The government also restricted the sale of property in 40% of Ahmedabad
labeling it as communally sensitive and putting it under the Disturbed Areas
Act thereby creating greater ghettoisation. Apart from handing out freebies to
capitalists, ministers in the Modi government have been convicted in riot cases
(Maya Kodnani) and caught in corruption scandals (fisheries scam, Purshottam
During its tenure,
the government set up 52 SEZs in the state, gifting them to their main
benefactors- Adani, Ambani and Tata. These lands were given away to the
capitalists, sometimes at rates as ridiculously low as Re.1 per sq. metre. When
farmers protested against the establishment of these zones or industries on
their lands they were shown the true face of the Gujarat Model. None of the
rallies called by different kisanunions to
Gandhinagar have been allowed to get anywhere close to the state capital. The
police, under instructions from the government, used methods like illegally
detaining large numbers of protestors, threatening private bus operators and
blocking roads in order to throttle any sort of opposition. . Moreover, along
with the appointment of yes-men as Vice-Chancellors and Principals of important
Universities and Colleges, and overt state-patronage for the burgeoning
business of private educational institutions (the government has been pulled up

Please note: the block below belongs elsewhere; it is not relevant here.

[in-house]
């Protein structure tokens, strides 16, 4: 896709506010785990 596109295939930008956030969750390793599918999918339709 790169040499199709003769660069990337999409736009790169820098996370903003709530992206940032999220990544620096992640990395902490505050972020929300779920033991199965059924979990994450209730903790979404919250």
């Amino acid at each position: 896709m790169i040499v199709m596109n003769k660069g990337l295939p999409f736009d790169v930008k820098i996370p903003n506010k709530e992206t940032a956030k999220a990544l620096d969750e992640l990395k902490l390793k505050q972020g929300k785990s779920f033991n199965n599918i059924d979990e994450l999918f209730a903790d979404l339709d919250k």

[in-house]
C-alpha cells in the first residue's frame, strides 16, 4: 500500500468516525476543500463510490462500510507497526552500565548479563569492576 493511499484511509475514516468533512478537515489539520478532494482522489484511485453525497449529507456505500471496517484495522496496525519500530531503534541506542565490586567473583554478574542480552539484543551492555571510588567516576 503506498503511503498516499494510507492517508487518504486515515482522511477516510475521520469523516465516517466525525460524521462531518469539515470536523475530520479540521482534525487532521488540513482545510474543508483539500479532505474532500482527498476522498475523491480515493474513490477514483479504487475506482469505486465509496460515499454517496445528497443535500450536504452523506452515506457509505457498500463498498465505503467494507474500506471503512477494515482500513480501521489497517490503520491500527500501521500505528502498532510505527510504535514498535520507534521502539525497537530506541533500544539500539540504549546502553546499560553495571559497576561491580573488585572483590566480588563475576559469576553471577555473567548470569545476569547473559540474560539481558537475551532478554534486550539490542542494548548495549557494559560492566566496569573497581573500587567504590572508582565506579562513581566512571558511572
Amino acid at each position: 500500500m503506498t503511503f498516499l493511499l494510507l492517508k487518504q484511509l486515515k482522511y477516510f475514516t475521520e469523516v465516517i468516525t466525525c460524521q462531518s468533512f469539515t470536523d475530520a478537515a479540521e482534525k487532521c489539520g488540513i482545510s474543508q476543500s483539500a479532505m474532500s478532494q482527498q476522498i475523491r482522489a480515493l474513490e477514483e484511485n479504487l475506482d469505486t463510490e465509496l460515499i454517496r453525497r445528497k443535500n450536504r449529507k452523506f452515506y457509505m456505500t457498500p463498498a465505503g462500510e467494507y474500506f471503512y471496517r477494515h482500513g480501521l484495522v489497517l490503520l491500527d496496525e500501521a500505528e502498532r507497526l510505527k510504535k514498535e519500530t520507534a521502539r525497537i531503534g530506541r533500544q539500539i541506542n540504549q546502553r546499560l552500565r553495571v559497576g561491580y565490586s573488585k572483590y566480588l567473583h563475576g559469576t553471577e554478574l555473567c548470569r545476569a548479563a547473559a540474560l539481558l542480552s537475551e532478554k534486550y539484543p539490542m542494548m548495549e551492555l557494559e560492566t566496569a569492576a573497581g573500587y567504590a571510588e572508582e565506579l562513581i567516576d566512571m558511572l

time and again by the courts for allowing such institutions to come up and
flout the already lax laws), student union elections continued to be banned at
the college level and elections to the university bodies were reduced to a
farcical process. Such was Modi’s contempt for democratic processes that even
the Election Commission was not spared. When the then CEC J.M. Lyngdoh, in
August 2002, stated that elections could not be held immediately after the
riots due to the prevailing atmosphere of fear, Modi went on a tirade against
him, using his full name to emphasize his Christian roots and making snide
remarks about him being “Italian”.      
Alongside the
attack on democratic rights, Modi’s rule also witnessed the sharp decline in
the importance of elected people’s representatives and representative bodies
(both local self government bodies and the Vidhan Sabha) and a corresponding
increase in the power of the CM and the non-elected executive. The Gujarat
Vidhan Sabha between 2007 and 2012 sat for a total of 157 days (about 31 days a
year) and passed 87 bills. Though the number is below average, what is more
troubling is the fact that of these 87 bills, 80 were passed on the same day
that they were introduced and none were referred to any Committees. One can
imagine the extent of the debate that took place regarding these bills and the
importance that was given to the opposition’s views during these sessions. It
was in this period that Ashok Bhatt (an RSS hardliner) and Vajubhai Vala
(involved in a land scam, now the Governor of Karnataka) were the speakers of
the Assembly. Through the speaker’s “decisions from the Chair”, the voice of the
opposition, which was far from stringent in its criticism of the government,
was completely muffled. The Leader of the Opposition and other MLAs of the
Congress were routinely suspended for shouting slogans protesting the decisions